• Fitifazrul Rahman

    a) I like this Maurice Lacroix Pontos S Chronograph watch
    b) Depends on the watch itself. Some watch looks nice with outer rotating bezel while other look nice with inner rotating bezel. But for me, inner rotating bezel a bit more unique, most of watchmakers prefer the outer rotating bezel. For this Maurice Lacroix Pontos S Chronograph watch, I think it look nice with the inner rotating bezel as it makes this watch look simple and clean design.

  • _JDB_Belmont

    Very cool looking- the Maurice Lacroix Ponto S Chrono- I like it and definitely would wear it-
    Having the bezel inside is cleaner- and gives more room for the face itself- more face, etc…. and differentiates it from the pack- very nice indeed

  • andrewcralph

    LOVE the watch. The inner rotating dial appeals to me for two reasons:  a.) I’m a diver.  99.999% of people who wear diver watches are not.  So the proliferation of non-divers walking around with dive watches has made me less prone to wear one for every day use.  b.) Simply put I find the outside bezel a little too “utilitarian” for every day use.  It’s been way too overdone in way too many lines of watches.  Nice to see something different for a change.

  • carmatch

    M.L. really has a winner here. They have a beautiful combination of style and function. If I owned this watch I may sell my entire collection! I love the inner bezel better because it has a much cleaner look. Great job

  • jfitz917

    ML’s new Pontos S is a great addition to their collection.  The clarity of the dial and the inner bezel are two components that draw me to this piece.  At this price point I feel it’s a great investment to add to my collection.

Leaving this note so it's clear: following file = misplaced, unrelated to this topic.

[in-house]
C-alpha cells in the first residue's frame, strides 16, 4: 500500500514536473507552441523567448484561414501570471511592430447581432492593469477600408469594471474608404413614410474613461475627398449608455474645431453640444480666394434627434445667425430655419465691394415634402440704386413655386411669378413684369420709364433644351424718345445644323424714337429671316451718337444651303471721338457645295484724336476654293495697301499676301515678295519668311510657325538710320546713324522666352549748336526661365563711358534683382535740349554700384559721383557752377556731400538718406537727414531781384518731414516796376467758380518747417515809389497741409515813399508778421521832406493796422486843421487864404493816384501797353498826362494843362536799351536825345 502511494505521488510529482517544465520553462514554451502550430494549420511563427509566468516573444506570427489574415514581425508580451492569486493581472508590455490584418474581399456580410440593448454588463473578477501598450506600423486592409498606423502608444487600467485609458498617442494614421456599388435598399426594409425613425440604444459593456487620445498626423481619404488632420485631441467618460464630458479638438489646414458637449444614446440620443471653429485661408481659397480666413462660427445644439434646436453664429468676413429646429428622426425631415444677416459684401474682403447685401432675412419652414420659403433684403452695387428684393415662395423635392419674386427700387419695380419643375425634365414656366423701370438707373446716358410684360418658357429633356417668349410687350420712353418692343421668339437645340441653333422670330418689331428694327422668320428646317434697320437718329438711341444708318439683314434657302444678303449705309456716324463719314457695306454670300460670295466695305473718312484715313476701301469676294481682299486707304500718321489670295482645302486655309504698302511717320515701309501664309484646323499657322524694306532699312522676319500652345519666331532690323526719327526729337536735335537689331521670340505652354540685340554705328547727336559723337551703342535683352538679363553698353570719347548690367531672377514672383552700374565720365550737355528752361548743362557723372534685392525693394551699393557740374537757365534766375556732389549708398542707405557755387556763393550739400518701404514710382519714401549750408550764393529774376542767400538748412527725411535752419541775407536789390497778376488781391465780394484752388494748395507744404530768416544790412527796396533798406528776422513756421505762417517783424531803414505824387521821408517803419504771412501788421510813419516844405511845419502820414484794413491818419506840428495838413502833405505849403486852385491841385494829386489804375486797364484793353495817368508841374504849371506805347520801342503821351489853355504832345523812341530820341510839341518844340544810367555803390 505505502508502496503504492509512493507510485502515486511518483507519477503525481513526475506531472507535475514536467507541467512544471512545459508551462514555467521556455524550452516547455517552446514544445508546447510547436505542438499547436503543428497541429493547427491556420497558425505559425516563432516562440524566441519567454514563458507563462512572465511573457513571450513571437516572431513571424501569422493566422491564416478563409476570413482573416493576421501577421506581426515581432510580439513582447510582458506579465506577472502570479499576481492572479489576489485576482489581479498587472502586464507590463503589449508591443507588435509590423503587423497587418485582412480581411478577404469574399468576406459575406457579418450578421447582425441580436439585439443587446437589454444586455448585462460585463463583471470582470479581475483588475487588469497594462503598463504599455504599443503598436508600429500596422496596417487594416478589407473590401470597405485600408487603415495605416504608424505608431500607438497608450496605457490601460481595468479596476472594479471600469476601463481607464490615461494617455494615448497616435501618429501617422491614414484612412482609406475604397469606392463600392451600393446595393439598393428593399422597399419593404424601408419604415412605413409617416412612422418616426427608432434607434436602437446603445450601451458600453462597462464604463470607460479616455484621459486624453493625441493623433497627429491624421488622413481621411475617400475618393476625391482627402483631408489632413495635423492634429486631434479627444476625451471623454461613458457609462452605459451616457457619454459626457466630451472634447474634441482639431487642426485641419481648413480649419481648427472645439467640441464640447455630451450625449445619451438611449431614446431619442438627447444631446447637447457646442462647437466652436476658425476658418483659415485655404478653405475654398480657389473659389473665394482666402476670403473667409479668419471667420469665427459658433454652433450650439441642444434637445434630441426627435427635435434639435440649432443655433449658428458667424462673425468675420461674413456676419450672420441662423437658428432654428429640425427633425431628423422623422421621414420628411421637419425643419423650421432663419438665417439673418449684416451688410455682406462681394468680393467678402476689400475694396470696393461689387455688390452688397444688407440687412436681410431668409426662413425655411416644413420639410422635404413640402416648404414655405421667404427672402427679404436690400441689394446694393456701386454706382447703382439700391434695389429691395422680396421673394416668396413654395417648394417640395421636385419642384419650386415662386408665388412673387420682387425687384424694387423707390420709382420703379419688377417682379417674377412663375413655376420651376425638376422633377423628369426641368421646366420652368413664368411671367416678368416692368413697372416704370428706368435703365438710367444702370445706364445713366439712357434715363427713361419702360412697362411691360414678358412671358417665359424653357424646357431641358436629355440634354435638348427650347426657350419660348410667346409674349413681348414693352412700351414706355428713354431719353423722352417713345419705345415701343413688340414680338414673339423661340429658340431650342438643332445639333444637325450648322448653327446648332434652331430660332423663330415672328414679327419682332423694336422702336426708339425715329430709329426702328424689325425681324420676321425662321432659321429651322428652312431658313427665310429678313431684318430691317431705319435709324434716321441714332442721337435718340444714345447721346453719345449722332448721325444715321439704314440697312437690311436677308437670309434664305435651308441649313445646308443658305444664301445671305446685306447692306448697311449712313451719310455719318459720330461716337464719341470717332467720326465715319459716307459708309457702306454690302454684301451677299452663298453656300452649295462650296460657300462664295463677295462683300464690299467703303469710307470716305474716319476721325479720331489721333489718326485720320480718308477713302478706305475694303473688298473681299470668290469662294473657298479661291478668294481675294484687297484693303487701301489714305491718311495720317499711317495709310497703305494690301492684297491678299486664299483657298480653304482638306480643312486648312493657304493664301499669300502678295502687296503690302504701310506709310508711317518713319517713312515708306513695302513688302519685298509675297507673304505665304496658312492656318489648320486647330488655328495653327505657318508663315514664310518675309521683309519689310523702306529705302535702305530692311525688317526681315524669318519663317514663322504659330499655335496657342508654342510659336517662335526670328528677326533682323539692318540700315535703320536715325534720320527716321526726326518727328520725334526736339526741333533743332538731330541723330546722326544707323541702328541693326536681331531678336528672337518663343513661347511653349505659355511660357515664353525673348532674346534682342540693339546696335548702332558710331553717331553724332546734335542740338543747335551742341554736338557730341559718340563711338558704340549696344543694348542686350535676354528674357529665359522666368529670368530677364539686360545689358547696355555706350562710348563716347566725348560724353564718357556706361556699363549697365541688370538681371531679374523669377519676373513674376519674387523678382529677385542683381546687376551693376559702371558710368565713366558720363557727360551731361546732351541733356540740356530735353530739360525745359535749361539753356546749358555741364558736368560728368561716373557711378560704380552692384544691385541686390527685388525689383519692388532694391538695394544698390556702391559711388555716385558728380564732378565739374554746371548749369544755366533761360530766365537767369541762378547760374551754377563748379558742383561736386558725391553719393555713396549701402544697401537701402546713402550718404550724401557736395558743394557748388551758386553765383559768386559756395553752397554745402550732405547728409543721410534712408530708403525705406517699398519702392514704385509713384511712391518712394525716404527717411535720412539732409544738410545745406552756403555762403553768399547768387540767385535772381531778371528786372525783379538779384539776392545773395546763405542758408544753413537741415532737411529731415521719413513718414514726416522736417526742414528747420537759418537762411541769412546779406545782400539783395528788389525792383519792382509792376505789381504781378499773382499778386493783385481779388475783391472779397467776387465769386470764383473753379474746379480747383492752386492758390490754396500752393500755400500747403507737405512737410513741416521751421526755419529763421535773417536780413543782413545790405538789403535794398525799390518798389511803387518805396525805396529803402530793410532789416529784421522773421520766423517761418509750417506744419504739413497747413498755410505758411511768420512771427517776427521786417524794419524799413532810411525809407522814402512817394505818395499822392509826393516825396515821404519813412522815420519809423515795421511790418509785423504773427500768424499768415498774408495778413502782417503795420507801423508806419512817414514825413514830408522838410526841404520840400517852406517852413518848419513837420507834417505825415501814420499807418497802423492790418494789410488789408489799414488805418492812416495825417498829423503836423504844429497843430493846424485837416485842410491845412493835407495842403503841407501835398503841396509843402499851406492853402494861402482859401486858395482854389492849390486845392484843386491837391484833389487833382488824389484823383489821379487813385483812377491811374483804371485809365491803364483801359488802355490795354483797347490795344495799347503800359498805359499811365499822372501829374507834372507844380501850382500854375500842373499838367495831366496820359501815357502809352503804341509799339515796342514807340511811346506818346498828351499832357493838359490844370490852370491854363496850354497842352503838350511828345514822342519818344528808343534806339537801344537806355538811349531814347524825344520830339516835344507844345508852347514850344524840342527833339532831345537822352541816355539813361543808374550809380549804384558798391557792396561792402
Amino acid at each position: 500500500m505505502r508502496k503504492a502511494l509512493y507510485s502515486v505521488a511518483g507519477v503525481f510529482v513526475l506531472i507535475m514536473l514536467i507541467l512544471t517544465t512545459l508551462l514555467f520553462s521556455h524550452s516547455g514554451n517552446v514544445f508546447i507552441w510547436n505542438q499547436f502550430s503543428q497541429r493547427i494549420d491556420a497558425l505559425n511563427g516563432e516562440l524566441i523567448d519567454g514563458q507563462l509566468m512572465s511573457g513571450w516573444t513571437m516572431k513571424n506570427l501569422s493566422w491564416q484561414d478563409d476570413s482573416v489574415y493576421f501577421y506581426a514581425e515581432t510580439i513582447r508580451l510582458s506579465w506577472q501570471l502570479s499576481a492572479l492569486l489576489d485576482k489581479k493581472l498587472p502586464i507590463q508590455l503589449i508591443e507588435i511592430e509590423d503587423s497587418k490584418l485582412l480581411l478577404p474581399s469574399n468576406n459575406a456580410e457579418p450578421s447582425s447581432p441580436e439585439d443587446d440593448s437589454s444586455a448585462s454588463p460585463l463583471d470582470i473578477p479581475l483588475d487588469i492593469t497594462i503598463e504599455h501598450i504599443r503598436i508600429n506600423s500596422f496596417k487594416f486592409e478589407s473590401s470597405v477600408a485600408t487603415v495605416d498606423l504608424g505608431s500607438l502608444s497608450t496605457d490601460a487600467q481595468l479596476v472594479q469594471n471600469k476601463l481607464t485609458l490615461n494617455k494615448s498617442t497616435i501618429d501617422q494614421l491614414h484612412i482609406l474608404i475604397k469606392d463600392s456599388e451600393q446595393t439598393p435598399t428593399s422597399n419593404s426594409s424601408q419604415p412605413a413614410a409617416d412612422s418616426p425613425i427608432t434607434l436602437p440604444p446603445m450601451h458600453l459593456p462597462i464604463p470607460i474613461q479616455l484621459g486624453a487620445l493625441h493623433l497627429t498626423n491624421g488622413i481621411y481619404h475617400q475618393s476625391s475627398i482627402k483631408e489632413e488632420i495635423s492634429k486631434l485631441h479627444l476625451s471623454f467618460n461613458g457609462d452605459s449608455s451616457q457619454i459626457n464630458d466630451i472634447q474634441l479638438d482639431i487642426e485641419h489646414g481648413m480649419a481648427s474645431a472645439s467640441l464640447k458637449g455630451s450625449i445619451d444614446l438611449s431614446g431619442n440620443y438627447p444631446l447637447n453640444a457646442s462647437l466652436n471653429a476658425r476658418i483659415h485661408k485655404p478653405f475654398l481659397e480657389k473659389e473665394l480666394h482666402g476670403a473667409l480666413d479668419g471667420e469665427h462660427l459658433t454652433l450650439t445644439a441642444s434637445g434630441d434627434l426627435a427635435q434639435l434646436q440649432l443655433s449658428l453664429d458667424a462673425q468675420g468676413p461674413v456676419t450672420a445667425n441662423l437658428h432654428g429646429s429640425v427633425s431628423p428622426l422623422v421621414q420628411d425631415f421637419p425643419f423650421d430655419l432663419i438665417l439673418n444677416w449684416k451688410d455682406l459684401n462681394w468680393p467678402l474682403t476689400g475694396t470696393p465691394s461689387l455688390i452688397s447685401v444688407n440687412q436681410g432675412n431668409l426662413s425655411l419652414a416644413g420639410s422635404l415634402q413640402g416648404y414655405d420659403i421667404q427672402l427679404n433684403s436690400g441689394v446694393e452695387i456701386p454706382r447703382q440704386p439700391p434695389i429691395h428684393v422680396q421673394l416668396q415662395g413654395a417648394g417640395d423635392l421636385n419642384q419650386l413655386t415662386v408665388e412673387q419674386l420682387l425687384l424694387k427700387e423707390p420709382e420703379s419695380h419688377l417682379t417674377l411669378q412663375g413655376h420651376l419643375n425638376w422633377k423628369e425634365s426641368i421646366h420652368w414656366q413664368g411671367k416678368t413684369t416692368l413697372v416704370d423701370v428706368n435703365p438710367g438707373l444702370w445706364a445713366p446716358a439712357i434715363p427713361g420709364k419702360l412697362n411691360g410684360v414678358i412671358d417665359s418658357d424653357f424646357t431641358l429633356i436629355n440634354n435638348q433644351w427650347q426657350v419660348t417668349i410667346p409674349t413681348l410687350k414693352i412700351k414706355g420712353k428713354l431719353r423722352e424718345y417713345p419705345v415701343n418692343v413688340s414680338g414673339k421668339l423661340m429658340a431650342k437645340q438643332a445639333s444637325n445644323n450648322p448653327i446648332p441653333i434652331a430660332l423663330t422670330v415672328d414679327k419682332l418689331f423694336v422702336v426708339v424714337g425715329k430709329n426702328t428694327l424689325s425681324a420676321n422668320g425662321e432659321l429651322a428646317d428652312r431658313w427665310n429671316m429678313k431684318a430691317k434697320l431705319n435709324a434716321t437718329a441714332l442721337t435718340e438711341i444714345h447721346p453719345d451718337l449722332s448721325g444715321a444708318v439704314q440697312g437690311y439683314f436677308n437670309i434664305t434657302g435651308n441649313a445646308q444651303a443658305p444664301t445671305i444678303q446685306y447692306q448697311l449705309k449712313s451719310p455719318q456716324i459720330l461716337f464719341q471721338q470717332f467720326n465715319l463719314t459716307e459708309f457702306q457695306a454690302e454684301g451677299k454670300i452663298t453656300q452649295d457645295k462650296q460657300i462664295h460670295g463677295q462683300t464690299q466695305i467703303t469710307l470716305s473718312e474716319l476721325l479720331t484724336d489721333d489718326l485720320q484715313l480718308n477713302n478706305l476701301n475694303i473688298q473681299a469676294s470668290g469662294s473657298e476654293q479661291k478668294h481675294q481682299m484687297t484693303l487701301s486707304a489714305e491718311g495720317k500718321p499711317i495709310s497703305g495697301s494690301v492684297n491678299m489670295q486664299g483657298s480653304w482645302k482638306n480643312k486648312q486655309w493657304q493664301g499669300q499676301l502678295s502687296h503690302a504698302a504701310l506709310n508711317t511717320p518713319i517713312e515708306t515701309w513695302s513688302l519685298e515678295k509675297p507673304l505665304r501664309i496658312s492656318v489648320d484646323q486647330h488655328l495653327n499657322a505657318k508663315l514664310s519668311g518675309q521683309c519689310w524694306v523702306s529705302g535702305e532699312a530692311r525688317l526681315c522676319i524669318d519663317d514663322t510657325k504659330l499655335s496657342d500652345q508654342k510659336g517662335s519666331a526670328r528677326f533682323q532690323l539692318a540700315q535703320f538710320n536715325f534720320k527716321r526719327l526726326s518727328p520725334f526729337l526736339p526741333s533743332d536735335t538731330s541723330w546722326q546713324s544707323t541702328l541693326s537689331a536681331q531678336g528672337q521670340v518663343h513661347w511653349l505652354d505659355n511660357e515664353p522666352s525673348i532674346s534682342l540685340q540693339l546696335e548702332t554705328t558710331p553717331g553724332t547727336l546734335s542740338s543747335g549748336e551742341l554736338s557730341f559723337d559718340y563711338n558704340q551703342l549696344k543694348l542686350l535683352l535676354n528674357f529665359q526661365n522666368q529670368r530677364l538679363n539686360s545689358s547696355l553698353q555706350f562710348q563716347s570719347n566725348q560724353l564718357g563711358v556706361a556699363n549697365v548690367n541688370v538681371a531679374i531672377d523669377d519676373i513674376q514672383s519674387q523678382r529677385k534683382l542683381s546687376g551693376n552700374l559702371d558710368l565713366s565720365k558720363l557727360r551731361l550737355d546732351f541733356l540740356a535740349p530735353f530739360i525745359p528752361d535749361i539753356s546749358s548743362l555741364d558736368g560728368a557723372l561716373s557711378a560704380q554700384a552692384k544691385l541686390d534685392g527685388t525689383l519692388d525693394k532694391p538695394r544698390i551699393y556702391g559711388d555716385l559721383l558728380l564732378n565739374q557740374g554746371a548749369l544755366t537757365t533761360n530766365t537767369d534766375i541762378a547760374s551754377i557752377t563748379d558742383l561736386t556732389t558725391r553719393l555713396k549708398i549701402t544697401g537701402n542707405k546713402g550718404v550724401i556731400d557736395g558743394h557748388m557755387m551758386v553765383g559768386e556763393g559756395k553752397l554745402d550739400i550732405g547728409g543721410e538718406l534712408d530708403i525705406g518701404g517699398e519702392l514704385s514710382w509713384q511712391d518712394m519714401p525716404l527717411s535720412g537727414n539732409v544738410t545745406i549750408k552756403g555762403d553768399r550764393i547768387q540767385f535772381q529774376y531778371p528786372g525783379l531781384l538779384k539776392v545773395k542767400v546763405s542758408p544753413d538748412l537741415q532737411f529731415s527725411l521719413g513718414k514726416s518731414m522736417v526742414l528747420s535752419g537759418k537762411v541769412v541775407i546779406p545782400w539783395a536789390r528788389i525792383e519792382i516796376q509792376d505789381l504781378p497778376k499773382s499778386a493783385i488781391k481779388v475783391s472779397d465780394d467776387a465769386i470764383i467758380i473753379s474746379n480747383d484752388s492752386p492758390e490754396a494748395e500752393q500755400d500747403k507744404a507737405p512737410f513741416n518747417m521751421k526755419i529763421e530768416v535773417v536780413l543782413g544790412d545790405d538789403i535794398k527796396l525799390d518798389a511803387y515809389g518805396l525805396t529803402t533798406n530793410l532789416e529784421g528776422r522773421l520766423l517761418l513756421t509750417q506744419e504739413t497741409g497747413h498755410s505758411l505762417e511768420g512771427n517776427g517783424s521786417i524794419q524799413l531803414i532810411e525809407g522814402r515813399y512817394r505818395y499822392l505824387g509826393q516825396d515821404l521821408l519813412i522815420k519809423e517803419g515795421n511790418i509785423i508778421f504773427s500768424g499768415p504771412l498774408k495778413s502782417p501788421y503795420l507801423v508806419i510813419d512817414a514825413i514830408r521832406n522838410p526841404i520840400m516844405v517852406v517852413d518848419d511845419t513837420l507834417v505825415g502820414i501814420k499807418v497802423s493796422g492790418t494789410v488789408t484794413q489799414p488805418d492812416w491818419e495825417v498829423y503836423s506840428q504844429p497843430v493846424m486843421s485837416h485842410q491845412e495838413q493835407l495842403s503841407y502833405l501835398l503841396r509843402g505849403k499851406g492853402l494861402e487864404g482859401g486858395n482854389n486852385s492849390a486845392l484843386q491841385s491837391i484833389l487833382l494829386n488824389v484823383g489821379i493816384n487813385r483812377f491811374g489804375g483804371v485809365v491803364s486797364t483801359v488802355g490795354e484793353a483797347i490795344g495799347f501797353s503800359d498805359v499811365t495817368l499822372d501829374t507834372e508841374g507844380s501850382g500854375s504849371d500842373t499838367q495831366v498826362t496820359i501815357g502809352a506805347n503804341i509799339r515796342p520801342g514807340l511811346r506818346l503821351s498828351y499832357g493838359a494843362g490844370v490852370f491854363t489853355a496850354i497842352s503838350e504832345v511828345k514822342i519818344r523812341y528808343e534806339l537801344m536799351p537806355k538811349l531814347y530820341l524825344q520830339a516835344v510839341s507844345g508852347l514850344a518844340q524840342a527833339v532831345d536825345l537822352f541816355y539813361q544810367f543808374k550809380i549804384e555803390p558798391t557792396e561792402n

• Avusblue

    Awesome looking piece. I like it. Usually I prefer an external rotating bezel (my usual daily wearer is the Rolex no-date Sub 114060) but on this watch it looks great. Nice execution.

  • jcarmack

    The watch is beautiful. I am a big fan of dive watches and this one is very attractive.

  • Jean

    One of the sharpest val7750’s out there! I am normally not a fan of the inner rotating dial feature (solely aesthetic) but ML does a nice job of incorporating its colors to these models to make this look more appealing.

  • autofocused

    Great looking piece! I personally use a LumTec M60 GMT as my daily driver but am a big fan of wearing sport and dive watches when dressing up!

  • Very readable tool watch for a chronograph. I wear a Tudor Heritage Ranger with any suit, Texas Tuxedo or classic black tie.

  • Coert Welman

    As an owner of a 7750-based watch, I like the 6,9,12 layout, but the classic 3,6,9 tri-compax layout speaks to me a little more. For me it would be a toss-up between the red and the blue. If the red didn’t have that additional crown at 10, it would be my choice in a heartbeat. Now it is six of one, half-dozen of the other. Both stunning looking and the internal bezel is very sensible.

  • funNactive

    I like the red dial layout. I’ve also wanted to get a watch with an internal rotating bezel.